Social Information and Social Media

We rely on social interactions for many things that are essential to our survival, such as food, safety, and even health. Some theories go as far as to propose that the human brain is uniquely attuned to (and to a certain degree dependent on) social interactions in order to deal with environmental challenges in a minimally effortful way (e.g. see Social Baseline Theory). Our propensity to seek out and exploit contact with others has most profoundly expressed itself in the form of social media and the fervour with which they are used, especially by youth.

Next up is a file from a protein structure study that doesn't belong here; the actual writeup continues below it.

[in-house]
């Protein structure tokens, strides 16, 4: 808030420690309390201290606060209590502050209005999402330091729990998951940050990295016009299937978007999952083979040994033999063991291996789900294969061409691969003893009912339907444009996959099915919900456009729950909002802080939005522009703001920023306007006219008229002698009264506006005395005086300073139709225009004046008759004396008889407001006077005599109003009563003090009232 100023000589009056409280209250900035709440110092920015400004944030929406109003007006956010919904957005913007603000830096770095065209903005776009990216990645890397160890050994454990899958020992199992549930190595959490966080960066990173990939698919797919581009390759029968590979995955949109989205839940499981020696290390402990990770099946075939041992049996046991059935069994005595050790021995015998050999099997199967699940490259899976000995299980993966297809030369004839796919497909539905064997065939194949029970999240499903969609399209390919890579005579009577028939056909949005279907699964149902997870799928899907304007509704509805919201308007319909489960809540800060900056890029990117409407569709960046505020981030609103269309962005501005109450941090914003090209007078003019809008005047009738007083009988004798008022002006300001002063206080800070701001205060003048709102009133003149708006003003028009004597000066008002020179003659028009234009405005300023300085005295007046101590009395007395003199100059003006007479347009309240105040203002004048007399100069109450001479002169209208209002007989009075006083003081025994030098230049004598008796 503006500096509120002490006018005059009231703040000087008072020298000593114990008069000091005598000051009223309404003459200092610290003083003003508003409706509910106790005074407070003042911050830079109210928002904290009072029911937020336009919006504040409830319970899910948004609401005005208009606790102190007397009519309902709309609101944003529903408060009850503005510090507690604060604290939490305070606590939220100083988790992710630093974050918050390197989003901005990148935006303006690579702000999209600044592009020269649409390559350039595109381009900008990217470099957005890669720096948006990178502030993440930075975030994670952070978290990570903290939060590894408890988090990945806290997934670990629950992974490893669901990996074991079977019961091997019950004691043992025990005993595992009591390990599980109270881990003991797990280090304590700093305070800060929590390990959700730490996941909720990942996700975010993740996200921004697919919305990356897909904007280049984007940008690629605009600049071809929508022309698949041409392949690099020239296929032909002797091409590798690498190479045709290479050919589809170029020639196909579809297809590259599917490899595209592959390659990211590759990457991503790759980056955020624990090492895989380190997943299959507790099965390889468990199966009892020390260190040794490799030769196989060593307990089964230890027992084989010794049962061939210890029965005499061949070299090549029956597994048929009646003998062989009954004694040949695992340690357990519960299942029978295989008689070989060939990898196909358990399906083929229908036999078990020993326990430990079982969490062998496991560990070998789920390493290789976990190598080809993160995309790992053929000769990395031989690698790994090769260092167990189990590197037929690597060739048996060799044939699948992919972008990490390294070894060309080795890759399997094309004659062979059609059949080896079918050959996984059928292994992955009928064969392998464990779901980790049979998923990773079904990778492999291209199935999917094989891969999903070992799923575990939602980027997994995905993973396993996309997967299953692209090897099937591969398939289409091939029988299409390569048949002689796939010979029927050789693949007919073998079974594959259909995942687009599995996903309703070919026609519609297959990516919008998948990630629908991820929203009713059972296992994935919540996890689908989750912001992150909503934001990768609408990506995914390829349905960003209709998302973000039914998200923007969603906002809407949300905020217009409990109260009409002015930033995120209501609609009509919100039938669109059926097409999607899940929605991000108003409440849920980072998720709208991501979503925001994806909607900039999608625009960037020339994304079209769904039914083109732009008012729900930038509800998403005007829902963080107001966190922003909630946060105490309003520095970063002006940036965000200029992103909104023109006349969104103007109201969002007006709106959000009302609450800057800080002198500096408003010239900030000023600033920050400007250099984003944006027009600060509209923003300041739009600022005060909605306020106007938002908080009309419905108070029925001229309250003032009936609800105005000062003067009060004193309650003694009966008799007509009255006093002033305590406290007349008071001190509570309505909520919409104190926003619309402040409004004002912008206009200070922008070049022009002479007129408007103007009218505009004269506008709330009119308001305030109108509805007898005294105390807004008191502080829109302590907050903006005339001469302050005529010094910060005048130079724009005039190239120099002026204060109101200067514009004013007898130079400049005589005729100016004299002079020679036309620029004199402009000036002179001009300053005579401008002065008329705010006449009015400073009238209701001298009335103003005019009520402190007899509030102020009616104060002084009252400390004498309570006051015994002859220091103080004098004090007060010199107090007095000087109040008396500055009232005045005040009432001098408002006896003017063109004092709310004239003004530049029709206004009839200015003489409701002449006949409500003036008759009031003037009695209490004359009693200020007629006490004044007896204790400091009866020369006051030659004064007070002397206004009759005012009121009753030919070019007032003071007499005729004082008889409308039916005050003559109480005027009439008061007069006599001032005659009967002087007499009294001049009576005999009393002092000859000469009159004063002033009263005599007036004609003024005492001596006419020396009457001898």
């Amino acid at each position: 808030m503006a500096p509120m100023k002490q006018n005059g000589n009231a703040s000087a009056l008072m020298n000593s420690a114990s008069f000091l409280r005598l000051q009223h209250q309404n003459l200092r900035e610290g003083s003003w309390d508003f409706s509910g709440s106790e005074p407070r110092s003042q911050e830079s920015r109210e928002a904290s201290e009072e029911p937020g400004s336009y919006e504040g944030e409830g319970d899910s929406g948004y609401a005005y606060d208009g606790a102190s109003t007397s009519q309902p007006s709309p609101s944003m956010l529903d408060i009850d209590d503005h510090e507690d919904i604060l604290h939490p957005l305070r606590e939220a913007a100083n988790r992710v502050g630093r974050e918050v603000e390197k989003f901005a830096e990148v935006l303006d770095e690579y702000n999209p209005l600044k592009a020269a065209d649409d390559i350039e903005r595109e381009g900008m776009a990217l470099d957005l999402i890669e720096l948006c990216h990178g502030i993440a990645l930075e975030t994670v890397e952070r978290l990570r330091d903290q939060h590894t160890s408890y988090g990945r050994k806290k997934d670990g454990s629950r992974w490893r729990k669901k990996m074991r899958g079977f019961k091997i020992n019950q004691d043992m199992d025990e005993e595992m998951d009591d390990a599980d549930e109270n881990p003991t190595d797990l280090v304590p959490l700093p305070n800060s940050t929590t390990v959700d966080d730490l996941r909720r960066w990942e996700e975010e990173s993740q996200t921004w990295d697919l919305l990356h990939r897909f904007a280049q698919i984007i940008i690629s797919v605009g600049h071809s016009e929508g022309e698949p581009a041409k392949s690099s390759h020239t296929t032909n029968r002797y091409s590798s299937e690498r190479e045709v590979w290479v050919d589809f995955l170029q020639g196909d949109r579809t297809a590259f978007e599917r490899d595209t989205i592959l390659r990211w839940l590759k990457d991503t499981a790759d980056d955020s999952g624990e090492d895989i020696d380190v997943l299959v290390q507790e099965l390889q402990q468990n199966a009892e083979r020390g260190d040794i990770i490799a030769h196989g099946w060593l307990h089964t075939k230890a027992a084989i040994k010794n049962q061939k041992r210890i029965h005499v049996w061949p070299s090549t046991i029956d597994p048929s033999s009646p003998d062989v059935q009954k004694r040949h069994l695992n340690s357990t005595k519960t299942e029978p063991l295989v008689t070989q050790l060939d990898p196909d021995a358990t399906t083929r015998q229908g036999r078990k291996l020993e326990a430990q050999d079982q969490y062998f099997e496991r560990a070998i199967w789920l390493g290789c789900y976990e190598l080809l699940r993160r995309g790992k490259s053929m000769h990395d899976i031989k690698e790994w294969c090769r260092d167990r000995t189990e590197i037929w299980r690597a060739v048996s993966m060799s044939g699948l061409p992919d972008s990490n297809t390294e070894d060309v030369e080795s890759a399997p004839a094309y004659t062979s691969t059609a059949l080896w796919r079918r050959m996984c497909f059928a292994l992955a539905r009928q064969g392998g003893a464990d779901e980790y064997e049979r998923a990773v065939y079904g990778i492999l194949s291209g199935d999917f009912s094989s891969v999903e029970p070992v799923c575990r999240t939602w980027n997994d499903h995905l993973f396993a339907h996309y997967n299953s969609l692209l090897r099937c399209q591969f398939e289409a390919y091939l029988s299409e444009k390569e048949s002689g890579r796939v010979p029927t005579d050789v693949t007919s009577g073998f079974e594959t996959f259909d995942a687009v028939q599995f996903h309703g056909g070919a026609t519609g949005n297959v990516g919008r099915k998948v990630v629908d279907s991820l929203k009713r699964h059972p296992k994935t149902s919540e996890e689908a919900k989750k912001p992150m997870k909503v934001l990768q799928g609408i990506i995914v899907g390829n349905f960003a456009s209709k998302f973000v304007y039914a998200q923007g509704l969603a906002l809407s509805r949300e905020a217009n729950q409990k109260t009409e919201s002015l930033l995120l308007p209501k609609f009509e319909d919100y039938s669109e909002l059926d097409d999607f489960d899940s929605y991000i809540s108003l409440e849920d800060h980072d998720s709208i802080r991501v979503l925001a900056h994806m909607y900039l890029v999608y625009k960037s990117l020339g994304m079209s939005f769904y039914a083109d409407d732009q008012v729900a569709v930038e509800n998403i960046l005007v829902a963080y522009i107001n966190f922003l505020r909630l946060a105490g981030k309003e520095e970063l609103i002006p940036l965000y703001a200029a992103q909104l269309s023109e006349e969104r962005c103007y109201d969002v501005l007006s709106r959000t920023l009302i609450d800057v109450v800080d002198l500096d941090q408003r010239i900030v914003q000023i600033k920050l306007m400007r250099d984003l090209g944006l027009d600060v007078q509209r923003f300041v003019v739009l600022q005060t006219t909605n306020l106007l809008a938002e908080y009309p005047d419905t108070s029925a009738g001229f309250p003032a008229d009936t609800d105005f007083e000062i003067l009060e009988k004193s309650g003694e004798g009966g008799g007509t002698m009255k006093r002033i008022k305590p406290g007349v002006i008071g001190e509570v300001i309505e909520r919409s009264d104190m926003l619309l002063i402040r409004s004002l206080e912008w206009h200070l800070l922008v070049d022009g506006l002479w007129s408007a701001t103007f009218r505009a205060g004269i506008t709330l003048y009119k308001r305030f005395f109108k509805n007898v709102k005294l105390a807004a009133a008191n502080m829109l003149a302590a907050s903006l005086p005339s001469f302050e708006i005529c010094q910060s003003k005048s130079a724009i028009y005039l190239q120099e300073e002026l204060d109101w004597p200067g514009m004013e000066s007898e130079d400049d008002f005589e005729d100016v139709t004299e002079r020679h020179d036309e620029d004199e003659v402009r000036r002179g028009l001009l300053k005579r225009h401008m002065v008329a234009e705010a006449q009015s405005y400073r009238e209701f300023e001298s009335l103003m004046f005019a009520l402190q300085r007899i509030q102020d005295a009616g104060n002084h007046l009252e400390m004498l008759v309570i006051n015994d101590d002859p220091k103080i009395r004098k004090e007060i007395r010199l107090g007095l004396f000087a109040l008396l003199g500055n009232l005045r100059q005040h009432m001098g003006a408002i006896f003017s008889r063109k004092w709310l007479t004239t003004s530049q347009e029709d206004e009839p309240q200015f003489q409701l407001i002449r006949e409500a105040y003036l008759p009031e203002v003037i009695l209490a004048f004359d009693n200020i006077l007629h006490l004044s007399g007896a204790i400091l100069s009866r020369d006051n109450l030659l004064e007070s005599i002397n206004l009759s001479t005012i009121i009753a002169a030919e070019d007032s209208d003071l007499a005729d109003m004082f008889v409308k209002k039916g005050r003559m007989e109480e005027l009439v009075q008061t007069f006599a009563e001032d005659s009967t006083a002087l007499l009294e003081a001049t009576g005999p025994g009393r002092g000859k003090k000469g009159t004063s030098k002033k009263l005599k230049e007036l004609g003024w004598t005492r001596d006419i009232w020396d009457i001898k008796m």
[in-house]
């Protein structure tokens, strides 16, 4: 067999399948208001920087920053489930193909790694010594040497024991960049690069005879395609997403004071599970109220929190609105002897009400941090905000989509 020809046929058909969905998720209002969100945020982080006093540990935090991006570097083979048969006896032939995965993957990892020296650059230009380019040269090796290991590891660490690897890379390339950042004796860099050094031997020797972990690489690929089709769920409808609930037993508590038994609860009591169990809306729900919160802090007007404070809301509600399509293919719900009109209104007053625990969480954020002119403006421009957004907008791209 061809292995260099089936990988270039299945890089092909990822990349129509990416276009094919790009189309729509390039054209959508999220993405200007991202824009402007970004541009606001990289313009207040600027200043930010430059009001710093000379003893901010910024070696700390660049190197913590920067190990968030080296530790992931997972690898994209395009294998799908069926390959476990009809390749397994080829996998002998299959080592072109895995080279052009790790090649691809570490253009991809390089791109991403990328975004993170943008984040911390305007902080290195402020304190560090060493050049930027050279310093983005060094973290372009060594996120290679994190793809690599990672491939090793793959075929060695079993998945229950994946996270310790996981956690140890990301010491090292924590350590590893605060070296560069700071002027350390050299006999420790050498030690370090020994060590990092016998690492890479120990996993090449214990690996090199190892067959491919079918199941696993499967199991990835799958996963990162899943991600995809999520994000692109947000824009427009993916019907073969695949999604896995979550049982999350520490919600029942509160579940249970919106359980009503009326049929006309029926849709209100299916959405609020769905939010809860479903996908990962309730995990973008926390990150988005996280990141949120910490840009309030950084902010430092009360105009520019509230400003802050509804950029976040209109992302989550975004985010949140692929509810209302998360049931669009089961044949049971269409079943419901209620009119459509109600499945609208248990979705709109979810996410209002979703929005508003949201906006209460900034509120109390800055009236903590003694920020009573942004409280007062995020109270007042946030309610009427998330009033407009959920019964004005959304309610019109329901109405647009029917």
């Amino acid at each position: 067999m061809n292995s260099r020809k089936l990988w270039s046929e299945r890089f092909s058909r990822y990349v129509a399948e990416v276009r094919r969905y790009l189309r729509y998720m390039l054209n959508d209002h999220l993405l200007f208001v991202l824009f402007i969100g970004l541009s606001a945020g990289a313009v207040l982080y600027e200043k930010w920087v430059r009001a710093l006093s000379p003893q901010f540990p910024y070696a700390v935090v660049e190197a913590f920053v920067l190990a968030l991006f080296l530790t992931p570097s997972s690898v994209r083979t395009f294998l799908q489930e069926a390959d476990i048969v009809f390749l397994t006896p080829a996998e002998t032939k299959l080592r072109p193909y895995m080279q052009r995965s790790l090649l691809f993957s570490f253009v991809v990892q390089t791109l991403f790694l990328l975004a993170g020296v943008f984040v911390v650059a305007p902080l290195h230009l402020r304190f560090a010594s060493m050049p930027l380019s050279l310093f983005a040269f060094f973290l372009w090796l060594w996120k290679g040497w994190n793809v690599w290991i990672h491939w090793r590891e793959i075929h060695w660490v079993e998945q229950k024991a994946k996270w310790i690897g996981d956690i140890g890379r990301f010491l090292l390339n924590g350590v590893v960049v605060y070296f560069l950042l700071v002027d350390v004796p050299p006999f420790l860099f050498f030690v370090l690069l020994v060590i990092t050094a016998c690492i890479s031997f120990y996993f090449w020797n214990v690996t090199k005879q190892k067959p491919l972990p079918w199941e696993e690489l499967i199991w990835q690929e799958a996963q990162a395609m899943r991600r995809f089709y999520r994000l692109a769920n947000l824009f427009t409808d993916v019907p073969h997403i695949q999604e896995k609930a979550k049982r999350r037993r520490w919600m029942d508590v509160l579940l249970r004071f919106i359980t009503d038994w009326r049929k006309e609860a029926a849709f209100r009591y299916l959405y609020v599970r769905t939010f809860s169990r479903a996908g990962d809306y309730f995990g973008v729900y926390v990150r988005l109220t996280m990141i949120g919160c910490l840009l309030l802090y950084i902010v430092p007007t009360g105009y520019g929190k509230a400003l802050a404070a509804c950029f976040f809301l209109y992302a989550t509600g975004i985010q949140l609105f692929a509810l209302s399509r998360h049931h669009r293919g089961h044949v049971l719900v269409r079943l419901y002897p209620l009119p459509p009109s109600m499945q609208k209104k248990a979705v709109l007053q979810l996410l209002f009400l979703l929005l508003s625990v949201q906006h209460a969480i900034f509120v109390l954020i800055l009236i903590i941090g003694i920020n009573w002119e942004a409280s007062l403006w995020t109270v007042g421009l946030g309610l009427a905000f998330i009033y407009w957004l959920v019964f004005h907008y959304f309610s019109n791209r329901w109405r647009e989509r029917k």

Since the emergence of these platforms, social media have been pinpointed as one of the potential sources of the decreases that we see in a child and adolescent mental wellbeing. However, more and more recent research on this subject indicates that the relationship between social media use and wellbeing might not be as straightforward as previously thought, and that any potential relationship is likely not about quantity of social media use, but about specific experiences in those platforms. What sort of (social) information do youth encounter on social media? And from whom does this information come? How does it make them feel, while navigating these social platforms? And does the way in which these youth sample and process these snippets of social information matter for how it will affect them over time?

These - and other - questions are at the heart of this project, in which we attempt to unravel the relationships between what sort of social information youngsters encounter on social media, and how it affects them.